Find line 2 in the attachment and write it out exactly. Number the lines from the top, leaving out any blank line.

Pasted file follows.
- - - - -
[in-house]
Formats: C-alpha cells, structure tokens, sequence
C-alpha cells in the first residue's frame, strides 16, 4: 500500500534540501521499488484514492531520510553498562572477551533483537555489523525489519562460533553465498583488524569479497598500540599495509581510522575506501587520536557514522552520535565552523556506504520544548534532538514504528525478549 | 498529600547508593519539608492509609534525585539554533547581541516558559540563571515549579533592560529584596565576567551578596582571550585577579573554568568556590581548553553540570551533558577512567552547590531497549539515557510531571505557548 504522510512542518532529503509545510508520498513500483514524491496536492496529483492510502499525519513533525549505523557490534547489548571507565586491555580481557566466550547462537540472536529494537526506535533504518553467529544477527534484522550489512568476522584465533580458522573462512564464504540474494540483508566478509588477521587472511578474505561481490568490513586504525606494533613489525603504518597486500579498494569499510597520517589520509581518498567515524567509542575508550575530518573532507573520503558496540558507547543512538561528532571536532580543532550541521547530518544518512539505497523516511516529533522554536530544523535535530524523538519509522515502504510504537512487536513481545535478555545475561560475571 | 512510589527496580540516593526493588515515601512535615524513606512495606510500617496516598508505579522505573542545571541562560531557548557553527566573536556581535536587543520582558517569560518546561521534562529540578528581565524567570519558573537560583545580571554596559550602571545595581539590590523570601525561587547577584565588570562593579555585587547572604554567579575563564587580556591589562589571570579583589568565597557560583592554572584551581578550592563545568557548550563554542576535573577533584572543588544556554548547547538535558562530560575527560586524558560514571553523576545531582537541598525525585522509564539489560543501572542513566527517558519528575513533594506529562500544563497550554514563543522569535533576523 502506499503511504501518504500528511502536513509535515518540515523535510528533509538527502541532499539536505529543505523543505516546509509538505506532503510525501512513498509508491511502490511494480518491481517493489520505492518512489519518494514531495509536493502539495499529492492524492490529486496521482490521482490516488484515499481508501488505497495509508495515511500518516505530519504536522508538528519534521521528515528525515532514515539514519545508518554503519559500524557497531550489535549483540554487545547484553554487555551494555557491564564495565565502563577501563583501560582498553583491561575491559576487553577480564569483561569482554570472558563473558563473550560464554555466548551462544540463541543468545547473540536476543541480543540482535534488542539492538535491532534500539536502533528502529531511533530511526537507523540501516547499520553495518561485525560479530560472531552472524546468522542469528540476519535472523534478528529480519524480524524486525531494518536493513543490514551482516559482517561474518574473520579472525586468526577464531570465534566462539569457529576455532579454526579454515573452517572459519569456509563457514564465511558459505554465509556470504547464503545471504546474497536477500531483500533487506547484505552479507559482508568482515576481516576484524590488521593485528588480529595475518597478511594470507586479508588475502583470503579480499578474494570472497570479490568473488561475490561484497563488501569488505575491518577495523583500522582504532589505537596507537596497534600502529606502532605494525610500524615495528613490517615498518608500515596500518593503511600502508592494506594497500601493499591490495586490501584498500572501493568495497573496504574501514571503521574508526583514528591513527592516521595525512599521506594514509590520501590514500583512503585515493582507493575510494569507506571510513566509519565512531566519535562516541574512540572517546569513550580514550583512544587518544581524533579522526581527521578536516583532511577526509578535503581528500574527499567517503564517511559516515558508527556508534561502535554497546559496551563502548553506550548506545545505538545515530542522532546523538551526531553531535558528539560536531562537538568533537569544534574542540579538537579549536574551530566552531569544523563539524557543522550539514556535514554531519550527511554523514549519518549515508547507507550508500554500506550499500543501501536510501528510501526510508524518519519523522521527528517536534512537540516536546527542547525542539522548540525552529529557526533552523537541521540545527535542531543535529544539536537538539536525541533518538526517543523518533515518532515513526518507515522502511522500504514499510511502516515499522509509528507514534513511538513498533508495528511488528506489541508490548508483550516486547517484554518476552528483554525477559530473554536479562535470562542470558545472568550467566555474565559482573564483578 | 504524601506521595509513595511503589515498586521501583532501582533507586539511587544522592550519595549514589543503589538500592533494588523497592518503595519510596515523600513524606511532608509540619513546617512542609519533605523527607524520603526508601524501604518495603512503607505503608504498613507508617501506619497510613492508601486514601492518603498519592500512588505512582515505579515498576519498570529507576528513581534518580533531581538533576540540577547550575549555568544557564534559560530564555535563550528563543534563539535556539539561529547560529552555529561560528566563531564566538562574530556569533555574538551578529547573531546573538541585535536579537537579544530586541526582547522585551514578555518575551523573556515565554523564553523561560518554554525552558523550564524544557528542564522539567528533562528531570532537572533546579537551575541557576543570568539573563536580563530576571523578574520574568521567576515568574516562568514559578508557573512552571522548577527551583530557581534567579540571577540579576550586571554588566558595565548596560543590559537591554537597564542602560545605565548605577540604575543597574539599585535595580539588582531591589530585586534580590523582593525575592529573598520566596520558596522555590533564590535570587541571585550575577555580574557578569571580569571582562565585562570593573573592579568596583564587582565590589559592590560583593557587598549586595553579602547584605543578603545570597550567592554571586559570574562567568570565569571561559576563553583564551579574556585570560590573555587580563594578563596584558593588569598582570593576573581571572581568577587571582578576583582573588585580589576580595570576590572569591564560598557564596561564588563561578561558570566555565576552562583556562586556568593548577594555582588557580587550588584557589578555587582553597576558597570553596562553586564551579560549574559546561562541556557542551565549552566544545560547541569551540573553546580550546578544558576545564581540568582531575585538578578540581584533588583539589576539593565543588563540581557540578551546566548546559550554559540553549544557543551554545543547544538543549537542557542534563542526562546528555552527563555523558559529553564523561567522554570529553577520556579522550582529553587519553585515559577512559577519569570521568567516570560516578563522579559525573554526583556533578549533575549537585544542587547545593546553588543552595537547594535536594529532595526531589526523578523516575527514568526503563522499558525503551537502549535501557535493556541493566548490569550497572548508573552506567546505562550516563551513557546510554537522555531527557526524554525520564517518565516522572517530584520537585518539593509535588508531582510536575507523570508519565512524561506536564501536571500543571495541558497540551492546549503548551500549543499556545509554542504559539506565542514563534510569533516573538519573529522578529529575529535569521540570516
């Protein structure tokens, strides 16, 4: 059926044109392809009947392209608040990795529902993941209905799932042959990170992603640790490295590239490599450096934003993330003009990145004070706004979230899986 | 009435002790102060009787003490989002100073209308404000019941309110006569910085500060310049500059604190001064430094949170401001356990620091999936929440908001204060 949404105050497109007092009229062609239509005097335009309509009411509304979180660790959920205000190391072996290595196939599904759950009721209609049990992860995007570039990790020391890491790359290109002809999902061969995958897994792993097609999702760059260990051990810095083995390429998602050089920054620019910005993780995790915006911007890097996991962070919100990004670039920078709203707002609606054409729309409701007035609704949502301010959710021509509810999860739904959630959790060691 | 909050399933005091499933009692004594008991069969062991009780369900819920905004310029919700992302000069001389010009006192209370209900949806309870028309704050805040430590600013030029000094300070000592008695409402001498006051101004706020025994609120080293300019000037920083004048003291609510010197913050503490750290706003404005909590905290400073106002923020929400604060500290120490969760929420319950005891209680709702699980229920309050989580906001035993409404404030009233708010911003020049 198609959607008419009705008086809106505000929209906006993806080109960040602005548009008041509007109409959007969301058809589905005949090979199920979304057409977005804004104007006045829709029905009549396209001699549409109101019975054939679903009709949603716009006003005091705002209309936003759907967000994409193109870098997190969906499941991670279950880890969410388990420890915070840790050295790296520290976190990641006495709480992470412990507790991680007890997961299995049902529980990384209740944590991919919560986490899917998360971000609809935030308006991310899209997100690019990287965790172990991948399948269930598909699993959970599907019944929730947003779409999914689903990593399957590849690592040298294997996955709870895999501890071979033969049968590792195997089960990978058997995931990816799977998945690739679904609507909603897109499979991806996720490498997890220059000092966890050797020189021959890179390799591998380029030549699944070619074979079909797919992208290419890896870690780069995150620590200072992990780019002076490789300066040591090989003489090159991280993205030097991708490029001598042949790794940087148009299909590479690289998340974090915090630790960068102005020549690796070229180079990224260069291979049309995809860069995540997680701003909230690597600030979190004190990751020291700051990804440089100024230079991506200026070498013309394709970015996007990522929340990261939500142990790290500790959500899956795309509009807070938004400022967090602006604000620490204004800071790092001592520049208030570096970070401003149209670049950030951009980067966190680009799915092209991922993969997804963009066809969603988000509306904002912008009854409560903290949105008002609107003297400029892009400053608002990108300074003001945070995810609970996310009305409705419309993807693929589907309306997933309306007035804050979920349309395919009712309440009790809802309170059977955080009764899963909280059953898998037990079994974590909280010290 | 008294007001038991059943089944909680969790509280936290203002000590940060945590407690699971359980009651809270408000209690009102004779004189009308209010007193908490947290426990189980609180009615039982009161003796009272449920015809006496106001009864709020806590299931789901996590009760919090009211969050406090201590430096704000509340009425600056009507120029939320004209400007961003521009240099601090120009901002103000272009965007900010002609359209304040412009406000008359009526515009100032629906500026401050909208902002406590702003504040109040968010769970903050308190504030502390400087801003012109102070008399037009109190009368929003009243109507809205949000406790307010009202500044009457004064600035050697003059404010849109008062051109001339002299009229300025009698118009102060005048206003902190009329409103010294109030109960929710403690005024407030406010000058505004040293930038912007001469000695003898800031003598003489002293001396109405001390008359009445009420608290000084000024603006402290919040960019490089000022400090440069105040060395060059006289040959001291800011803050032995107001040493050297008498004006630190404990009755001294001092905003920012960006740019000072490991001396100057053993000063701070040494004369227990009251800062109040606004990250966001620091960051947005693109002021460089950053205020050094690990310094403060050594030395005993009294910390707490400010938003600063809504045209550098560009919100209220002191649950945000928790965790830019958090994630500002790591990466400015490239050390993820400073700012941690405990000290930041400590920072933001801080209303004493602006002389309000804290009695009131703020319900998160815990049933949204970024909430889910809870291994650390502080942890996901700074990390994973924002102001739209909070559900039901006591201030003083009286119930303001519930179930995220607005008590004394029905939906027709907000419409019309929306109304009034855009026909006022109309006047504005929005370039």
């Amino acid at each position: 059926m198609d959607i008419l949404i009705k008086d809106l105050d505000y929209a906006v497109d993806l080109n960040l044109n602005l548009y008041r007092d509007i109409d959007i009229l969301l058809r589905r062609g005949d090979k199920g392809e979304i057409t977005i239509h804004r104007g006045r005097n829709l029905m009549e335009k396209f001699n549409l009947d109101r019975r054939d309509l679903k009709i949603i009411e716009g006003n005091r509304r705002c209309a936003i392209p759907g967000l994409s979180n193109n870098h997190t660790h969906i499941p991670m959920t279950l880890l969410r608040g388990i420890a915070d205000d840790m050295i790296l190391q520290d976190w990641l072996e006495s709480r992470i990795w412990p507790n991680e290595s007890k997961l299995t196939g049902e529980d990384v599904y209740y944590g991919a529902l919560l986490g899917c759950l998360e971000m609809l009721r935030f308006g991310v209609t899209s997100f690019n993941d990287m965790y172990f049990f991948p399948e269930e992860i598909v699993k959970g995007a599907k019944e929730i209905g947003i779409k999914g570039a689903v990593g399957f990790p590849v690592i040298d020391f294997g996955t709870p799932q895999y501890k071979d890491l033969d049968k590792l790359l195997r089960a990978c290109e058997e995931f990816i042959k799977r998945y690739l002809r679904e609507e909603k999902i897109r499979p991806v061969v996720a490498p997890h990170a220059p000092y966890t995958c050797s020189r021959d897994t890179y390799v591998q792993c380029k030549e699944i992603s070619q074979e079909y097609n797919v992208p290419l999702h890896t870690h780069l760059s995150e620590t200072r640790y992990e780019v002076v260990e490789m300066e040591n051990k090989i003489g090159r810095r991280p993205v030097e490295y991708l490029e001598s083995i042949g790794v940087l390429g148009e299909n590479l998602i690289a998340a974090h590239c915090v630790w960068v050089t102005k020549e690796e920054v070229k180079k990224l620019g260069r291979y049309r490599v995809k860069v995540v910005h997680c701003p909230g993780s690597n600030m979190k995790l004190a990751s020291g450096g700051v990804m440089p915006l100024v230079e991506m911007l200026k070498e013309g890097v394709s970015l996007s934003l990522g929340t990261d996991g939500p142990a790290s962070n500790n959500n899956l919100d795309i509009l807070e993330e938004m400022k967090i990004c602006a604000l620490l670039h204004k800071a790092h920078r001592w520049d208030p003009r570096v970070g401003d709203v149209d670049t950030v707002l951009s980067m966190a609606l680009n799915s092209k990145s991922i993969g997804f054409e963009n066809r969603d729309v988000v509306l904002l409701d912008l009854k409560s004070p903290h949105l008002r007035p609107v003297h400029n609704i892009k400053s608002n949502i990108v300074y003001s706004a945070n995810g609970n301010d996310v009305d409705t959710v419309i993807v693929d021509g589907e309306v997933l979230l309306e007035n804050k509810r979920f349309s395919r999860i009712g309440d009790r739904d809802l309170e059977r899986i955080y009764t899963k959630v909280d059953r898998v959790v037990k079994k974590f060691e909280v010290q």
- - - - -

Formats: C-alpha cells, structure tokens, sequence